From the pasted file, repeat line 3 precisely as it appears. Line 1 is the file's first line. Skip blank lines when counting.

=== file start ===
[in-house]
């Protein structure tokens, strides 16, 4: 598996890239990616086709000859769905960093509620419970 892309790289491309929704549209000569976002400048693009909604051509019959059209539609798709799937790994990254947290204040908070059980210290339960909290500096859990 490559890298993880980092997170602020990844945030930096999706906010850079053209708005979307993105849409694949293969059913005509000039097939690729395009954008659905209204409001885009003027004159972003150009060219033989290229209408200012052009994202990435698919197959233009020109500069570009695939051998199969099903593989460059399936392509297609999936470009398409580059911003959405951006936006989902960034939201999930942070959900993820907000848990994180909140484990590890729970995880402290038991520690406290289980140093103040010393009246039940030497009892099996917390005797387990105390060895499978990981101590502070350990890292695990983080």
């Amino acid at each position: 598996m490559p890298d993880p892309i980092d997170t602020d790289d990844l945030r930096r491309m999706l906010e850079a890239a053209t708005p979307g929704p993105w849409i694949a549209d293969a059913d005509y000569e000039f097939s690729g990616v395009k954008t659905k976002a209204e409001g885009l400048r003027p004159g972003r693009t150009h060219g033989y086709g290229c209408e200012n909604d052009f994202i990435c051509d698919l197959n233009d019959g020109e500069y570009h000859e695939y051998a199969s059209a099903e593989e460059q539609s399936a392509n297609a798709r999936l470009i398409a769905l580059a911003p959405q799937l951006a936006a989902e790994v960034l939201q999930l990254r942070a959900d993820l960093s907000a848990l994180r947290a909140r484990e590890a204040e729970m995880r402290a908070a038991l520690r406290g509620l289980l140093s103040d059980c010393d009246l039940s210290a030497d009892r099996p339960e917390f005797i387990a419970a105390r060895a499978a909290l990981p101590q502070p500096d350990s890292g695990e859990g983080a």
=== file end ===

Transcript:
């Amino acid at each position: 598996m490559p890298d993880p892309i980092d997170t602020d790289d990844l945030r930096r491309m999706l906010e850079a890239a053209t708005p979307g929704p993105w849409i694949a549209d293969a059913d005509y000569e000039f097939s690729g990616v395009k954008t659905k976002a209204e409001g885009l400048r003027p004159g972003r693009t150009h060219g033989y086709g290229c209408e200012n909604d052009f994202i990435c051509d698919l197959n233009d019959g020109e500069y570009h000859e695939y051998a199969s059209a099903e593989e460059q539609s399936a392509n297609a798709r999936l470009i398409a769905l580059a911003p959405q799937l951006a936006a989902e790994v960034l939201q999930l990254r942070a959900d993820l960093s907000a848990l994180r947290a909140r484990e590890a204040e729970m995880r402290a908070a038991l520690r406290g509620l289980l140093s103040d059980c010393d009246l039940s210290a030497d009892r099996p339960e917390f005797i387990a419970a105390r060895a499978a909290l990981p101590q502070p500096d350990s890292g695990e859990g983080a």